The Reason Rally is one month away! For some reason, it hadn’t occurred to me that evangelical Christians will be there handing out Bibles, tracts, books and such. I actually look forward to talking to these people. I read the “True Reason” Christian response site today and decided to fill out their contact form. Here’s what I wrote:
“Hi, I’m Kate, and I just became an atheist a few months ago after being raised in the Reformed Baptist tradition and sincerely loving my life, my family, and my God growing up. I have no regrets about ever being a Christian, and I am grateful for the lessons I learned in life through having that worldview.
I appreciate the sincerity of your efforts, and I do look forward to speaking with some of you at the rally. I do want to clear up what the rally is about, as it seems you’ve gotten the intent a bit confused. This rally, first of all, is not about a collective desire to destroy religion. The movement is to show that atheism is more common than people think and that we’re a very misunderstood group. I consider myself an agnostic atheist, but I do not insist on the nonexistence of God, nor do I think it is necessarily wrong for a person to believe in God. There are a lot of atheists who think similarly to me.
At this rally, we hope to encourage those who still are hiding their non-belief to be honest with others, because suppressing your own true convictions is such a disservice to yourself and others who love you. I was terrified to tell my family and friends that I lost my faith, because I knew that some of them would turn their backs on me. And I was right. I lost some of my best friends, even though I’m essentially the same person I was before, just without a belief in God.
I can’t help but notice that all the lessons I learned in church growing up about how minority Christian groups in some nations are martyred for their faith are strikingly similar to how atheists are being treated in this country. There are silent atheists everywhere, especially in churches. They’re even preaching in churches, and they don’t know how to be honest about their beliefs out of fear of being ostracized from all the people they love. Unfortunately, this fear is valid, because a loss of faith often results in a loss of so much more. As much as Christians talk about love and humility, it’s hard to see it in these particular situations.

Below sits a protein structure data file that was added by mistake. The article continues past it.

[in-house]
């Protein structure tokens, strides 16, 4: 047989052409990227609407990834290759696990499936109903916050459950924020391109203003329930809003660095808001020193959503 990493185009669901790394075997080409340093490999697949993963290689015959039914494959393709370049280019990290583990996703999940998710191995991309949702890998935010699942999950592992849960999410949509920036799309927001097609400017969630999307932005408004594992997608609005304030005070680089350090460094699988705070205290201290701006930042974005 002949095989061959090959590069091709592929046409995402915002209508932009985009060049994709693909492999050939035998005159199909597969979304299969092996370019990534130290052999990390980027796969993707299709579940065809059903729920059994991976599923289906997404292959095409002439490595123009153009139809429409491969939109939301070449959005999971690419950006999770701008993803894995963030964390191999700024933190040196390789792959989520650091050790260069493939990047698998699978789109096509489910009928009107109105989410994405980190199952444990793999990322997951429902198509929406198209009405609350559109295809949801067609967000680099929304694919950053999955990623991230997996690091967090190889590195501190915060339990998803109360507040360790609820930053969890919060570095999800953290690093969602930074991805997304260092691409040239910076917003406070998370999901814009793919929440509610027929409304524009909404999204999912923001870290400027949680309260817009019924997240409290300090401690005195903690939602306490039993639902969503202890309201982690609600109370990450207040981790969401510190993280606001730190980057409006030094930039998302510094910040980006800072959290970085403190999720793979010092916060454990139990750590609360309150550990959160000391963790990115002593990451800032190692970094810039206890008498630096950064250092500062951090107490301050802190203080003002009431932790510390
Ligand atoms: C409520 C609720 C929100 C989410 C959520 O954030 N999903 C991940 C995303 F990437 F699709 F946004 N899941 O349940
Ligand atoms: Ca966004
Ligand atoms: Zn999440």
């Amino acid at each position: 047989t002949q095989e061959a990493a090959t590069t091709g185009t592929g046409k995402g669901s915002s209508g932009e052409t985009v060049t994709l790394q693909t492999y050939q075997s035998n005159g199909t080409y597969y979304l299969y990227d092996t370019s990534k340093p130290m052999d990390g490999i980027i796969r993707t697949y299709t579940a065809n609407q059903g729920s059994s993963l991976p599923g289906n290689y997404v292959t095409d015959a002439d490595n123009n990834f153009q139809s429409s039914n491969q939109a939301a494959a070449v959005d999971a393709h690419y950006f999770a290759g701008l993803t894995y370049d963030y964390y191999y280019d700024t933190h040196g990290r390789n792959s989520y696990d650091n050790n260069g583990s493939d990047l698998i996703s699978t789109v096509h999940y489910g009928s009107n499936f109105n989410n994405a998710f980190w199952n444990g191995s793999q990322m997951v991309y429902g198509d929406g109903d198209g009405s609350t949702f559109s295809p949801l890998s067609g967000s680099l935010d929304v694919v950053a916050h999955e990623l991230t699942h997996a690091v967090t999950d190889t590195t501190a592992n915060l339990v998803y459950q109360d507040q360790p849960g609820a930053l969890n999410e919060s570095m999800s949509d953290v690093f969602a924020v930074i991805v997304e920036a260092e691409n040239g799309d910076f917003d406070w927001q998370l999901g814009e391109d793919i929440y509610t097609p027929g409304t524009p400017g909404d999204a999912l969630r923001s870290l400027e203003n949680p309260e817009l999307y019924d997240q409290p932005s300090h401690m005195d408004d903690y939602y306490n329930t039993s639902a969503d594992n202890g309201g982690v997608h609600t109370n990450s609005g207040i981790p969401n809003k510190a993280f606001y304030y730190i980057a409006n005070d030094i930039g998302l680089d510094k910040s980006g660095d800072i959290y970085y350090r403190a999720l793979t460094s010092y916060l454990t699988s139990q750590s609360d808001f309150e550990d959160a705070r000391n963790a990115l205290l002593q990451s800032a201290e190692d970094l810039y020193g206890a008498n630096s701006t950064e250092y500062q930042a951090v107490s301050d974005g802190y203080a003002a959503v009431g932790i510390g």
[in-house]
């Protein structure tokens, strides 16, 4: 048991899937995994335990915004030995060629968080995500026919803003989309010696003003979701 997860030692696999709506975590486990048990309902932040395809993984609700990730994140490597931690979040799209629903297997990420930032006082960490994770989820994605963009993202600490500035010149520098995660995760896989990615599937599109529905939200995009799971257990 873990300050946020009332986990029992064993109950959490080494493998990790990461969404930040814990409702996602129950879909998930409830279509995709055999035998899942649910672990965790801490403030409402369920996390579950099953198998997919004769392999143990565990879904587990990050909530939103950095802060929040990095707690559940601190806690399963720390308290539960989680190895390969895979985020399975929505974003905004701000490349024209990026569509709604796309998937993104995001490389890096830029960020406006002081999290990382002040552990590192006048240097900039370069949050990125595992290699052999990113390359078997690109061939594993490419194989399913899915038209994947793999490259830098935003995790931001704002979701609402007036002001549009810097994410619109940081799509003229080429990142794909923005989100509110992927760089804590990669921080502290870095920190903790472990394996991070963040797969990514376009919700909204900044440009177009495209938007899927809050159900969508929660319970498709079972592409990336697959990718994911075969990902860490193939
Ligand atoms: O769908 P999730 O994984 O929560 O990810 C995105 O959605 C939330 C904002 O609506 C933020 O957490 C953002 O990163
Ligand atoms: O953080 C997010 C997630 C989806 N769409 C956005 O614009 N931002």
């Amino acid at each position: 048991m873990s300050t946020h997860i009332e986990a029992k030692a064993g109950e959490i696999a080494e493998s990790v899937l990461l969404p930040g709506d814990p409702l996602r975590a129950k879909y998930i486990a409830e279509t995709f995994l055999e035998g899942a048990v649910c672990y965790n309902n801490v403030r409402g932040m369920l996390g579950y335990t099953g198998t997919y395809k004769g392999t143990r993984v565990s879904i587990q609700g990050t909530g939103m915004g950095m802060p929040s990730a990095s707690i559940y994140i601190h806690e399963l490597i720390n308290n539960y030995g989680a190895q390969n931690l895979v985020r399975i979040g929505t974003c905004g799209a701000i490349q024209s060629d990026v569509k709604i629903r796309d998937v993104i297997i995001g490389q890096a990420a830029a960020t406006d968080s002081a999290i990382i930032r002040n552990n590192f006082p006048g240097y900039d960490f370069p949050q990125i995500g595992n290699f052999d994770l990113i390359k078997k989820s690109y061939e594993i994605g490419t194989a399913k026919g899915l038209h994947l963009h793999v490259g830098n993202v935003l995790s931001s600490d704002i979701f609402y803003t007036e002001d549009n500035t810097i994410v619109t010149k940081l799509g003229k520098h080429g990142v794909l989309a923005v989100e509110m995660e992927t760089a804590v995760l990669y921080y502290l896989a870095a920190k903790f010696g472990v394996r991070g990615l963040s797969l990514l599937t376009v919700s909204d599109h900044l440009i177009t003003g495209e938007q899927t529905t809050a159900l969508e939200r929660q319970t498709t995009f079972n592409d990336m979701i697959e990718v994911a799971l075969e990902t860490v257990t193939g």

It’s also hard to see it with your group in how you are coming to the Reason Rally, not with open ears to what we have to say, but with your open books to expose your dogma to us instead, even though almost all of us have already read it a million times over. I’ve read the Bible. I’ve read the books on Christianity and Atheism from both perspectives. I’ve painstakingly weighed the issues. I’ve suffered through doubts, and I’ve spent years begging God to help me trust in him. I am past that stage of trying to convince myself that what I was told to believe is true. I just can’t see how it is, and I’ve likely read the books you want to give me that’ll show me what you believe is true.
I’m not really trying to be mean here, and I don’t suggest that you refrain from attending the rally. I suppose I’m asking that you do the same for us that you’re asking us to do for you: listen. Listen to what we’re actually saying and understand what we actually believe. You might discover it’s different from what you thought it was.”